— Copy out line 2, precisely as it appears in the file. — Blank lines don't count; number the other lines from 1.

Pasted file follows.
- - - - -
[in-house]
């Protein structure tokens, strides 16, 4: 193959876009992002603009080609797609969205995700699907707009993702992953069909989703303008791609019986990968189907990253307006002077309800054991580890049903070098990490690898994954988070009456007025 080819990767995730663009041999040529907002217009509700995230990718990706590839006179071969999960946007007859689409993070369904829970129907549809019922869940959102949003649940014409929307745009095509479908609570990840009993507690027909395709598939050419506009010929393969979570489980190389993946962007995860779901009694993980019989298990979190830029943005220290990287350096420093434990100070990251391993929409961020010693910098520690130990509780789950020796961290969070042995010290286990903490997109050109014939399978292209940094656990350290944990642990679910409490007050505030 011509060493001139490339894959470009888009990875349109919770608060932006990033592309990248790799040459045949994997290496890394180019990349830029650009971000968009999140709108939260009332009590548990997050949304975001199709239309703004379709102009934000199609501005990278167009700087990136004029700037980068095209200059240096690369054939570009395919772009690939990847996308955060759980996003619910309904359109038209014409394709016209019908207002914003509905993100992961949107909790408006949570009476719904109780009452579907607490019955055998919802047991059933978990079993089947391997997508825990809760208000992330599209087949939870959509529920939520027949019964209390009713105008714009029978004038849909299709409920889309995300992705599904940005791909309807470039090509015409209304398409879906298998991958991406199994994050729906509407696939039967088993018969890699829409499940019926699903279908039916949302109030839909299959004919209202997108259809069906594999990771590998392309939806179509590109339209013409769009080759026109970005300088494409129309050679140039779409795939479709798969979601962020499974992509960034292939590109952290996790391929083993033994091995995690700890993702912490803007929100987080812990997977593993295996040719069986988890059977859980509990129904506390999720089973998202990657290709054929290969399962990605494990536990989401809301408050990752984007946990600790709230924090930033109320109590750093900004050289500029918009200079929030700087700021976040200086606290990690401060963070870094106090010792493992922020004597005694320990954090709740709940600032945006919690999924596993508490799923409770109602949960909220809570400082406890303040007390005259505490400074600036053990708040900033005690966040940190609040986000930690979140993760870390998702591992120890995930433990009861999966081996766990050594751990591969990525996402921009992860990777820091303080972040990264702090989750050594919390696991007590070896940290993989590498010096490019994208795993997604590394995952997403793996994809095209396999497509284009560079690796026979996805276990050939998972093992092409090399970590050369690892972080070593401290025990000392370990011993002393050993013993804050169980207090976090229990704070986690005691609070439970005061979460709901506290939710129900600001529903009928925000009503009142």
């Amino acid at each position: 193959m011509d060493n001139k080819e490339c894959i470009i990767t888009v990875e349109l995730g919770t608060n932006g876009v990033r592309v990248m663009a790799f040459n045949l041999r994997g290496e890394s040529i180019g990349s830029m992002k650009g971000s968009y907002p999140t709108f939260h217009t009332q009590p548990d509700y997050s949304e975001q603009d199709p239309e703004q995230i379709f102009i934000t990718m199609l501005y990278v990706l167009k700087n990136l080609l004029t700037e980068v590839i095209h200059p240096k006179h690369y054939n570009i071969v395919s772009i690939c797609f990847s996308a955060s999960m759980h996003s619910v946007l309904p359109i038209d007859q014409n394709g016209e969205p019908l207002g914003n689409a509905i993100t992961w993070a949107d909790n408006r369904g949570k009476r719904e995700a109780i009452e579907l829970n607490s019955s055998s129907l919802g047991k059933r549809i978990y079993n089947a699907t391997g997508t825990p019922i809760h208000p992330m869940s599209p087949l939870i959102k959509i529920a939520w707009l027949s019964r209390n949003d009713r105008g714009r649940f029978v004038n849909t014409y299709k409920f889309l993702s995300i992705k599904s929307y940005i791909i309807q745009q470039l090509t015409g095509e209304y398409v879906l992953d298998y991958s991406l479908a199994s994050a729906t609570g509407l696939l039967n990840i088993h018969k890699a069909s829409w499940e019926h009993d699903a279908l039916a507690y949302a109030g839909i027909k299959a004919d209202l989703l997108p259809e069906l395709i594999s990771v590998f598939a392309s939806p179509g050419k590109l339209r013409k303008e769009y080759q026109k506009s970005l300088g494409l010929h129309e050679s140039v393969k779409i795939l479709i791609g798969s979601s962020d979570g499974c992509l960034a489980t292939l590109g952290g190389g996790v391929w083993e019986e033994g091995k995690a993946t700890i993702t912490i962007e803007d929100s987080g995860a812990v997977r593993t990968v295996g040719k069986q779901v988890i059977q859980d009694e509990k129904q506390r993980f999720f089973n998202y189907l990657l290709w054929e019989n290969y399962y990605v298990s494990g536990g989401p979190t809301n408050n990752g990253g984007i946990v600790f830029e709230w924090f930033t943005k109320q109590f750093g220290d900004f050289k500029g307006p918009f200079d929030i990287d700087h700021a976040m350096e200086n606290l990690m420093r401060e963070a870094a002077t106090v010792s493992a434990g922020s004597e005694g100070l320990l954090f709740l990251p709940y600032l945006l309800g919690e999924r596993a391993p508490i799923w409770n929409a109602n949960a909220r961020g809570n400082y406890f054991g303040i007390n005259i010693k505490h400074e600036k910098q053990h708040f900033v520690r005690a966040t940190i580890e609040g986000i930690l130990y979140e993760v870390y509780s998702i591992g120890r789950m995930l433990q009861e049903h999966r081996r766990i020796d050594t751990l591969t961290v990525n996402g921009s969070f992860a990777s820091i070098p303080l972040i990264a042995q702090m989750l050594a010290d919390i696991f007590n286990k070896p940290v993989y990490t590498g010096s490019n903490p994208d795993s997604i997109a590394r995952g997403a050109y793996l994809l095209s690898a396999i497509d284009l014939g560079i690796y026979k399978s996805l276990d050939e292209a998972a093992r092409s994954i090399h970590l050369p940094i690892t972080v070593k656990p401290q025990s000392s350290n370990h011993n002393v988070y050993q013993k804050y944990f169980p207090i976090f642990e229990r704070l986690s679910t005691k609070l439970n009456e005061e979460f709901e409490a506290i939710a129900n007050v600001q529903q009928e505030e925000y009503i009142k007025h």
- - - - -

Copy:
């Protein structure tokens, strides 16, 4: 193959876009992002603009080609797609969205995700699907707009993702992953069909989703303008791609019986990968189907990253307006002077309800054991580890049903070098990490690898994954988070009456007025 080819990767995730663009041999040529907002217009509700995230990718990706590839006179071969999960946007007859689409993070369904829970129907549809019922869940959102949003649940014409929307745009095509479908609570990840009993507690027909395709598939050419506009010929393969979570489980190389993946962007995860779901009694993980019989298990979190830029943005220290990287350096420093434990100070990251391993929409961020010693910098520690130990509780789950020796961290969070042995010290286990903490997109050109014939399978292209940094656990350290944990642990679910409490007050505030 011509060493001139490339894959470009888009990875349109919770608060932006990033592309990248790799040459045949994997290496890394180019990349830029650009971000968009999140709108939260009332009590548990997050949304975001199709239309703004379709102009934000199609501005990278167009700087990136004029700037980068095209200059240096690369054939570009395919772009690939990847996308955060759980996003619910309904359109038209014409394709016209019908207002914003509905993100992961949107909790408006949570009476719904109780009452579907607490019955055998919802047991059933978990079993089947391997997508825990809760208000992330599209087949939870959509529920939520027949019964209390009713105008714009029978004038849909299709409920889309995300992705599904940005791909309807470039090509015409209304398409879906298998991958991406199994994050729906509407696939039967088993018969890699829409499940019926699903279908039916949302109030839909299959004919209202997108259809069906594999990771590998392309939806179509590109339209013409769009080759026109970005300088494409129309050679140039779409795939479709798969979601962020499974992509960034292939590109952290996790391929083993033994091995995690700890993702912490803007929100987080812990997977593993295996040719069986988890059977859980509990129904506390999720089973998202990657290709054929290969399962990605494990536990989401809301408050990752984007946990600790709230924090930033109320109590750093900004050289500029918009200079929030700087700021976040200086606290990690401060963070870094106090010792493992922020004597005694320990954090709740709940600032945006919690999924596993508490799923409770109602949960909220809570400082406890303040007390005259505490400074600036053990708040900033005690966040940190609040986000930690979140993760870390998702591992120890995930433990009861999966081996766990050594751990591969990525996402921009992860990777820091303080972040990264702090989750050594919390696991007590070896940290993989590498010096490019994208795993997604590394995952997403793996994809095209396999497509284009560079690796026979996805276990050939998972093992092409090399970590050369690892972080070593401290025990000392370990011993002393050993013993804050169980207090976090229990704070986690005691609070439970005061979460709901506290939710129900600001529903009928925000009503009142």